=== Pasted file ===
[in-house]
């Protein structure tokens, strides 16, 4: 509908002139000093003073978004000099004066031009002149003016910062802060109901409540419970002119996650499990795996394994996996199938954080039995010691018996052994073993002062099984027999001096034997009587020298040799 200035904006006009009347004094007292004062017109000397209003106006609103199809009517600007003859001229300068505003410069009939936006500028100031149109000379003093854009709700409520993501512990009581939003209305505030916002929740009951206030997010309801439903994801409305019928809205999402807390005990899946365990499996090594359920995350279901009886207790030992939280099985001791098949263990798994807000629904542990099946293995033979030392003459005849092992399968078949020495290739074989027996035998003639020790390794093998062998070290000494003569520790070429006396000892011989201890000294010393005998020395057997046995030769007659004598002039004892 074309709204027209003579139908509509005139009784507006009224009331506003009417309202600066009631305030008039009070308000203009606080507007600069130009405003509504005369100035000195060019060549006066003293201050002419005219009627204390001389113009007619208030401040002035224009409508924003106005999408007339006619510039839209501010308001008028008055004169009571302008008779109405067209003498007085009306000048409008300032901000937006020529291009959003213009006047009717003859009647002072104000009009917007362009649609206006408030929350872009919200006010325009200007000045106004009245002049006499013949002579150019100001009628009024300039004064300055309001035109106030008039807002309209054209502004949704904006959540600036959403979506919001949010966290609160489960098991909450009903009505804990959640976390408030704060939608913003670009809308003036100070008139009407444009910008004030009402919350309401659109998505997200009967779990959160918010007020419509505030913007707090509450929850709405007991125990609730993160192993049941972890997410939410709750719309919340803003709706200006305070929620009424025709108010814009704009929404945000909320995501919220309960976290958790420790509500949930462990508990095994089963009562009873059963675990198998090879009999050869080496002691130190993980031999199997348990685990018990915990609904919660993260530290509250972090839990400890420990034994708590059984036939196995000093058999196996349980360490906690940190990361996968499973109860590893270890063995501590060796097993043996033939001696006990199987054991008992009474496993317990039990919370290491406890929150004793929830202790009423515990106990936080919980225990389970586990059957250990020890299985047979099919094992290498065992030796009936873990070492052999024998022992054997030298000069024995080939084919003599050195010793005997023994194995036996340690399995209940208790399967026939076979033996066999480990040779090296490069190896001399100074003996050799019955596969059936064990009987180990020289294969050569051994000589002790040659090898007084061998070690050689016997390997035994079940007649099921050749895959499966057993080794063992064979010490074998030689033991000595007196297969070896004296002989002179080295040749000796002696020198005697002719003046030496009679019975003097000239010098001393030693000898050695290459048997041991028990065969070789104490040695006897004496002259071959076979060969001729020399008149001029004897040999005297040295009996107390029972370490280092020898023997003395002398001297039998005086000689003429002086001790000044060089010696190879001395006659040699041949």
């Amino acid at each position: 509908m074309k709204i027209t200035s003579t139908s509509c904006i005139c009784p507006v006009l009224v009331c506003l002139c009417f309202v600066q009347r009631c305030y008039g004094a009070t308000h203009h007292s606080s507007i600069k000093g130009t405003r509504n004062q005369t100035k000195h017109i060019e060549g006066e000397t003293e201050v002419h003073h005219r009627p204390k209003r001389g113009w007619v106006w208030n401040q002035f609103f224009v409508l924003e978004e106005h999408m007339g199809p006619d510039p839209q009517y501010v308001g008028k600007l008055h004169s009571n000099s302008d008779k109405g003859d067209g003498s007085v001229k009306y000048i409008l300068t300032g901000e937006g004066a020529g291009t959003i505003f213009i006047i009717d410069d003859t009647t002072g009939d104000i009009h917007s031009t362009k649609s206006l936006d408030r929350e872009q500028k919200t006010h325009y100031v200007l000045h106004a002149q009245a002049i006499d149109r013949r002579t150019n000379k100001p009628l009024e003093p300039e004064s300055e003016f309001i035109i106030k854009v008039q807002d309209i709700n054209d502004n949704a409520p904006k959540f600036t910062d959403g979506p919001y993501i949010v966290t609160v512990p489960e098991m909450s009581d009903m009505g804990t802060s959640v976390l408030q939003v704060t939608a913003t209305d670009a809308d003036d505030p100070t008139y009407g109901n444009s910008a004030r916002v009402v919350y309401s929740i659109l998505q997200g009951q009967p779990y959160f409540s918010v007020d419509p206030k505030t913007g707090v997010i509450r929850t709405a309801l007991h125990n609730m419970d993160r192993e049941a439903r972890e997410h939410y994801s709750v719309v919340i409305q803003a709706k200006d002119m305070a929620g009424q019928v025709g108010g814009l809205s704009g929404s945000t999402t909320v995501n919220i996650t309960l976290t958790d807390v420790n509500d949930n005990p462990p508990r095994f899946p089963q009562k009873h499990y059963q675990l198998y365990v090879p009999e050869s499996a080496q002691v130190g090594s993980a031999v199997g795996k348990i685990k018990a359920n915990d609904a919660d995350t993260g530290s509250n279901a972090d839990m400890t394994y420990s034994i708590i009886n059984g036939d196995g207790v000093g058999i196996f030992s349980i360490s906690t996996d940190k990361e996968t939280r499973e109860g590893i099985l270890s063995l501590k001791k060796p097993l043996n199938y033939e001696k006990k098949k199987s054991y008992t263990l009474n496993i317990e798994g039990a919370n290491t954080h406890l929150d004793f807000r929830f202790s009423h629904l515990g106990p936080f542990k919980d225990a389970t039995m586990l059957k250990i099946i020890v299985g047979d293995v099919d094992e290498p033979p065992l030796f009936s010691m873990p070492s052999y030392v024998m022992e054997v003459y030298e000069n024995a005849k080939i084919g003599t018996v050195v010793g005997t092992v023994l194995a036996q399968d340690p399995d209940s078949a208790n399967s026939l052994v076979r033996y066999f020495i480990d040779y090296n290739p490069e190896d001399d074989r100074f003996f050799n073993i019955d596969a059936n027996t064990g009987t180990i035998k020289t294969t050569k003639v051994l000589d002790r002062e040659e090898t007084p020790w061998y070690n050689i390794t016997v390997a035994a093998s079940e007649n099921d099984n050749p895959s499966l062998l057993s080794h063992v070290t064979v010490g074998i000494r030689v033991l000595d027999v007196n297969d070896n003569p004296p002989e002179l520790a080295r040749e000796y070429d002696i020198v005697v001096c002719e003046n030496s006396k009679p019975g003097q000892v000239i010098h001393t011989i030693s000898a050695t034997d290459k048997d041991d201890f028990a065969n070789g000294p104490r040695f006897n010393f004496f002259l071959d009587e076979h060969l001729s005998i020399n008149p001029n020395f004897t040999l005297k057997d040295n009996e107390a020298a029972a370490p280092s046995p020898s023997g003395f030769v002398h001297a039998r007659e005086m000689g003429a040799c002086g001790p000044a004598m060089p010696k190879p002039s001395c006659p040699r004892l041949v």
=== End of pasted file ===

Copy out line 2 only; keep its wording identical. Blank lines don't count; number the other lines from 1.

């Protein structure tokens, strides 16, 4: 509908002139000093003073978004000099004066031009002149003016910062802060109901409540419970002119996650499990795996394994996996199938954080039995010691018996052994073993002062099984027999001096034997009587020298040799 200035904006006009009347004094007292004062017109000397209003106006609103199809009517600007003859001229300068505003410069009939936006500028100031149109000379003093854009709700409520993501512990009581939003209305505030916002929740009951206030997010309801439903994801409305019928809205999402807390005990899946365990499996090594359920995350279901009886207790030992939280099985001791098949263990798994807000629904542990099946293995033979030392003459005849092992399968078949020495290739074989027996035998003639020790390794093998062998070290000494003569520790070429006396000892011989201890000294010393005998020395057997046995030769007659004598002039004892 074309709204027209003579139908509509005139009784507006009224009331506003009417309202600066009631305030008039009070308000203009606080507007600069130009405003509504005369100035000195060019060549006066003293201050002419005219009627204390001389113009007619208030401040002035224009409508924003106005999408007339006619510039839209501010308001008028008055004169009571302008008779109405067209003498007085009306000048409008300032901000937006020529291009959003213009006047009717003859009647002072104000009009917007362009649609206006408030929350872009919200006010325009200007000045106004009245002049006499013949002579150019100001009628009024300039004064300055309001035109106030008039807002309209054209502004949704904006959540600036959403979506919001949010966290609160489960098991909450009903009505804990959640976390408030704060939608913003670009809308003036100070008139009407444009910008004030009402919350309401659109998505997200009967779990959160918010007020419509505030913007707090509450929850709405007991125990609730993160192993049941972890997410939410709750719309919340803003709706200006305070929620009424025709108010814009704009929404945000909320995501919220309960976290958790420790509500949930462990508990095994089963009562009873059963675990198998090879009999050869080496002691130190993980031999199997348990685990018990915990609904919660993260530290509250972090839990400890420990034994708590059984036939196995000093058999196996349980360490906690940190990361996968499973109860590893270890063995501590060796097993043996033939001696006990199987054991008992009474496993317990039990919370290491406890929150004793929830202790009423515990106990936080919980225990389970586990059957250990020890299985047979099919094992290498065992030796009936873990070492052999024998022992054997030298000069024995080939084919003599050195010793005997023994194995036996340690399995209940208790399967026939076979033996066999480990040779090296490069190896001399100074003996050799019955596969059936064990009987180990020289294969050569051994000589002790040659090898007084061998070690050689016997390997035994079940007649099921050749895959499966057993080794063992064979010490074998030689033991000595007196297969070896004296002989002179080295040749000796002696020198005697002719003046030496009679019975003097000239010098001393030693000898050695290459048997041991028990065969070789104490040695006897004496002259071959076979060969001729020399008149001029004897040999005297040295009996107390029972370490280092020898023997003395002398001297039998005086000689003429002086001790000044060089010696190879001395006659040699041949």